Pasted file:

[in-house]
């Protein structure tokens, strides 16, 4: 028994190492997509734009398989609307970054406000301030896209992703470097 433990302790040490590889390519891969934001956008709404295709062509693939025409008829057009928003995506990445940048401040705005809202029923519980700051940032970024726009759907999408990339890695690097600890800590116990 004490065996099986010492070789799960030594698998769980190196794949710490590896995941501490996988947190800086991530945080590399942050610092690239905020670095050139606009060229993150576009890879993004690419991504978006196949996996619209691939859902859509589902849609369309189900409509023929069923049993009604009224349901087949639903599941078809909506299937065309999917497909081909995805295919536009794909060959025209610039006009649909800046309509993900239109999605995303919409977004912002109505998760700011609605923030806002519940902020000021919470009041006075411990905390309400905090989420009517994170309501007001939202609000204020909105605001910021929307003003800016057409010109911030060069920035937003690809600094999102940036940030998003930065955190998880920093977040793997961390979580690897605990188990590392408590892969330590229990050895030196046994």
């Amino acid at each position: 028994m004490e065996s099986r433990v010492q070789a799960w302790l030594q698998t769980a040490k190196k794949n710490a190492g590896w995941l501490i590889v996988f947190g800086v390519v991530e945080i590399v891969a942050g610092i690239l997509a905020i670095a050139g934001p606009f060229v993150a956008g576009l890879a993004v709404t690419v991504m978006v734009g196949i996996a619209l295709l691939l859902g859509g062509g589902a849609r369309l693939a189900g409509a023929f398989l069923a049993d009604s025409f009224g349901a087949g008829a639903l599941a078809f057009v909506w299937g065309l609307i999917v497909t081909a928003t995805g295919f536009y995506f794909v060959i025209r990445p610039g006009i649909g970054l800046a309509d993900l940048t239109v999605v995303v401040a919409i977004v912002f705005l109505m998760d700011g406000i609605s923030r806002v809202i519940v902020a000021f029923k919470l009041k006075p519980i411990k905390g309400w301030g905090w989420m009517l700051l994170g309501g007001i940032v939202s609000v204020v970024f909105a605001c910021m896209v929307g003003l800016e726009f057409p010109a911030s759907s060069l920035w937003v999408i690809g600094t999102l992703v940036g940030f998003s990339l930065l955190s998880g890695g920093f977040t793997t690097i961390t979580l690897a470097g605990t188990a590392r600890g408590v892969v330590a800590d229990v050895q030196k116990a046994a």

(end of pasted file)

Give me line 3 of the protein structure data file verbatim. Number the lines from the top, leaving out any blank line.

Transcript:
């Amino acid at each position: 028994m004490e065996s099986r433990v010492q070789a799960w302790l030594q698998t769980a040490k190196k794949n710490a190492g590896w995941l501490i590889v996988f947190g800086v390519v991530e945080i590399v891969a942050g610092i690239l997509a905020i670095a050139g934001p606009f060229v993150a956008g576009l890879a993004v709404t690419v991504m978006v734009g196949i996996a619209l295709l691939l859902g859509g062509g589902a849609r369309l693939a189900g409509a023929f398989l069923a049993d009604s025409f009224g349901a087949g008829a639903l599941a078809f057009v909506w299937g065309l609307i999917v497909t081909a928003t995805g295919f536009y995506f794909v060959i025209r990445p610039g006009i649909g970054l800046a309509d993900l940048t239109v999605v995303v401040a919409i977004v912002f705005l109505m998760d700011g406000i609605s923030r806002v809202i519940v902020a000021f029923k919470l009041k006075p519980i411990k905390g309400w301030g905090w989420m009517l700051l994170g309501g007001i940032v939202s609000v204020v970024f909105a605001c910021m896209v929307g003003l800016e726009f057409p010109a911030s759907s060069l920035w937003v999408i690809g600094t999102l992703v940036g940030f998003s990339l930065l955190s998880g890695g920093f977040t793997t690097i961390t979580l690897a470097g605990t188990a590392r600890g408590v892969v330590a800590d229990v050895q030196k116990a046994a």